Thursday, October 13, 2016

Lyra Hoop Workshop at Barre Fly -- Canton, OH



You might remember my post about Barre Fly Studio from a few weeks ago, aside from offering an awesome mix of barre and aerial classes, the studio also offers Lyra Hoop Workshops a couple times a month hosted by Barre Fly teacher Laura Grey. I met Laura during my very first class at Barre Fly, she's energetic and welcoming.  All of Barre Fly's lyra hoop workshops are taught by Laura and capped at six people due to the studio only having the space for three hoops. Once the Cleveland Barre Fly location opens the new space will have more room for hoops and the chance to host bigger classes.

The lyra hoop (or aerial hoop) is a circular steel apparatus used by performance artists to demonstrate different acrobatic tricks. The hoop is suspended from the ceiling and spins as tricks are performed creating a 360° view for observers.


On the day Dave and I signed up for the class there were only three attendees which gave all of us the opportunity to use our own lyra hoop -- otherwise we would have needed to split our time on the hoops.

To start the class we learned about the performance art of using the lyra hoops, because this really is a performance art more than an exercise. Everything you do needs to be as graceful as possible, including entering the hoop. From there, we learned how to do various poses, as well as back and leg hangs. 

         

   

During the class there is plenty of time to learn and pose for photo ops. This would be a great class to take with a group of girlfriends, you could take the lyra hoop workshop and then go out for drinks...in that order not the other way around.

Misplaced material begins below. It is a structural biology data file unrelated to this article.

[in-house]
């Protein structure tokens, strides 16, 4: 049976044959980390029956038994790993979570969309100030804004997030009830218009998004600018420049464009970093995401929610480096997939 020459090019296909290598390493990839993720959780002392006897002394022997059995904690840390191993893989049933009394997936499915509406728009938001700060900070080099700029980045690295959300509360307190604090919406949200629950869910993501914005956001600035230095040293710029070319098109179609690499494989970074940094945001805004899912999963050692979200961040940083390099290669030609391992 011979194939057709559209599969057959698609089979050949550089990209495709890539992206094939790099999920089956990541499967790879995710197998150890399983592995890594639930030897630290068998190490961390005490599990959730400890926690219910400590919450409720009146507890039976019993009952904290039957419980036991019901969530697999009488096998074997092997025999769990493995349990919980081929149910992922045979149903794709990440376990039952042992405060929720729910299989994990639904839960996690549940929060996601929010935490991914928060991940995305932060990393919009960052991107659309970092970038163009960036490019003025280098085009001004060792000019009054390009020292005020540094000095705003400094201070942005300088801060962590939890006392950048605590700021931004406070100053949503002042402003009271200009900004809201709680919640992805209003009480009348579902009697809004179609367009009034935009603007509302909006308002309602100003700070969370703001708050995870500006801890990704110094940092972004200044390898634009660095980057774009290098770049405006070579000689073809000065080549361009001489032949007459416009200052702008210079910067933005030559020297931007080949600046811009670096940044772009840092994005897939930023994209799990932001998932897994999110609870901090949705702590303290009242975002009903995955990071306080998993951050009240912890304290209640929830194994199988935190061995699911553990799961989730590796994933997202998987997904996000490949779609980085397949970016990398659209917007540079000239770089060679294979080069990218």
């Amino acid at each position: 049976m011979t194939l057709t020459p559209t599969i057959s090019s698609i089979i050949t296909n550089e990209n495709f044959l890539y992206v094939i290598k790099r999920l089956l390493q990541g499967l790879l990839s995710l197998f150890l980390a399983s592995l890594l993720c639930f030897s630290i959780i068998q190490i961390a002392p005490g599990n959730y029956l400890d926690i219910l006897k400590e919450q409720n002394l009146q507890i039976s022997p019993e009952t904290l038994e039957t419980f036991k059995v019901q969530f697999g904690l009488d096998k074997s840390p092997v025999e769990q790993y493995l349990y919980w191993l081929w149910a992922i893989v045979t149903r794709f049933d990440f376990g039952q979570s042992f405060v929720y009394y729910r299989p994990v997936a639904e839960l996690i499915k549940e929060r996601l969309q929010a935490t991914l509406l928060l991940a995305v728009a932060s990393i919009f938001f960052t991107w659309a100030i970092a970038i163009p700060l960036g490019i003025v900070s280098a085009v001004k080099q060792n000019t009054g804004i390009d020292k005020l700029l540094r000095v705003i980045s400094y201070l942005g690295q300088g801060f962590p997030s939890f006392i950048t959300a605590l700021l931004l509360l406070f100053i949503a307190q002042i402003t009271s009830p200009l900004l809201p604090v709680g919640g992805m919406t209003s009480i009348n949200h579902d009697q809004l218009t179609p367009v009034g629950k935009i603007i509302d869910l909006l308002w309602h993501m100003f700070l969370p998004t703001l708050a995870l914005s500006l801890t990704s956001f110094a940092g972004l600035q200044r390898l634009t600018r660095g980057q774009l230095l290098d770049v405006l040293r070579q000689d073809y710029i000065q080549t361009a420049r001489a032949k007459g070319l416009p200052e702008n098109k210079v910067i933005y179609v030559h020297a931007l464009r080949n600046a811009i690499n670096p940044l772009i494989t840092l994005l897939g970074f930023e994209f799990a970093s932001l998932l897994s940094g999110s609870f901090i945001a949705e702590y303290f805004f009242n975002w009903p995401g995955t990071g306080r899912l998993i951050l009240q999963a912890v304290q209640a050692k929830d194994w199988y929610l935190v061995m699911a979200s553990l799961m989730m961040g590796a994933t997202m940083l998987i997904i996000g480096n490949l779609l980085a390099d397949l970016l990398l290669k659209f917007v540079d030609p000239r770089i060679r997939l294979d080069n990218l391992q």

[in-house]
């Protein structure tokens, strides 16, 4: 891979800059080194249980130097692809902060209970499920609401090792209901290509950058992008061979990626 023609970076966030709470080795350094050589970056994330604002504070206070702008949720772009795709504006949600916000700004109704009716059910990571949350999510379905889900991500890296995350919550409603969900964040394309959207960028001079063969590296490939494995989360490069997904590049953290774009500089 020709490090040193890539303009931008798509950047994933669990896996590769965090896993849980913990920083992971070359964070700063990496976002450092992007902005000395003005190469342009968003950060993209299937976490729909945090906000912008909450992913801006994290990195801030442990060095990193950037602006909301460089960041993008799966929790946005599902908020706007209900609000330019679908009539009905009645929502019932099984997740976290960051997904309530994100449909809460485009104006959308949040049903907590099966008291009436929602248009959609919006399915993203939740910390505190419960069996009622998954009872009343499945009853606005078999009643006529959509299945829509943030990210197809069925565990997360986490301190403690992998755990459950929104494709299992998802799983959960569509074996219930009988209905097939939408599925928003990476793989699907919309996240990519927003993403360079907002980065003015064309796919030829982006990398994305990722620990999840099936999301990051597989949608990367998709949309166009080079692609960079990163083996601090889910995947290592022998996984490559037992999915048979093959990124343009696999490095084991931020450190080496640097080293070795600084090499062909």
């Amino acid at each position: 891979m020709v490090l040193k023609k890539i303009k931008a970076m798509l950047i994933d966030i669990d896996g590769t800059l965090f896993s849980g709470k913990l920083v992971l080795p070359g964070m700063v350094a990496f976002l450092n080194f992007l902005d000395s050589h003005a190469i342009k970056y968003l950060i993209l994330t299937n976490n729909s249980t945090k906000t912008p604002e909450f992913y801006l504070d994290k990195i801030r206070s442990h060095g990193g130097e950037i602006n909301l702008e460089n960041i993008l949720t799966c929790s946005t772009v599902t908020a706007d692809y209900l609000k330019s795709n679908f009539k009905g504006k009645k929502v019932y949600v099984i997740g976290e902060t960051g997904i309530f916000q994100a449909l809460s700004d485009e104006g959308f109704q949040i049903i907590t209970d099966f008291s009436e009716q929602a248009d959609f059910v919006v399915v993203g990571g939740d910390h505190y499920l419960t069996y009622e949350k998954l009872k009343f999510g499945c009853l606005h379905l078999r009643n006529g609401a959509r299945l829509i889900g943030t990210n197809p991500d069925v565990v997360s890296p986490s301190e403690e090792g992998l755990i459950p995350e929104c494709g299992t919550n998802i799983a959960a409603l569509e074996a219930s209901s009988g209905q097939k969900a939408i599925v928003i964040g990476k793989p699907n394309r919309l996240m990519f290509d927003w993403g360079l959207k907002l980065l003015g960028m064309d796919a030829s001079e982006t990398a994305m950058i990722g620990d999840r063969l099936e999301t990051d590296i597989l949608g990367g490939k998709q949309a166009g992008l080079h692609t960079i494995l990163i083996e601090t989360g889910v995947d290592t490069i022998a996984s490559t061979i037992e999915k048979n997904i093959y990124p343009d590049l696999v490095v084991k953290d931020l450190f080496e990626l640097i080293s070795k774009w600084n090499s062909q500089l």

Using the lyra hoop doesn't require too much upper body strength, because for the most part you're using your legs or back to keep yourself on the hoop. This does require some amount of balance though, 

   
    
     
(Wo)Man in the Moon. 
  
    
           

  

Due to Dave and I being in the class, we were also able to experiment with some doubles tricks. These involve some amount of communication to make sure everyone is safe and comfortable, so I can see why most people don't want to do this with a stranger during their very first lyra hoop class.

  

  

Some videos so you can see how the lyra hoop moves (we didn't manage to get any individual videos): 

  


Things to Know:
-This is no crash pad underneath of you for the Workshop, but you are very safe and none of us fell out of the hoop.
-The hoop is made out of steel and you will have bruises the next day at all of your contact points, most noticeable were the bruises on my legs and across my back from back hangs.
-You don't need any experience whatsoever, Dave and I had limited experience with aerial yoga, but none with hoops at all.
-Once you've taken lyra hoop workshop, you can participate in once a month lyra hoop jams at Barre Fly. The jams are $8 and come complete with crash pads underneath the lyras to encourage more daring tricks.



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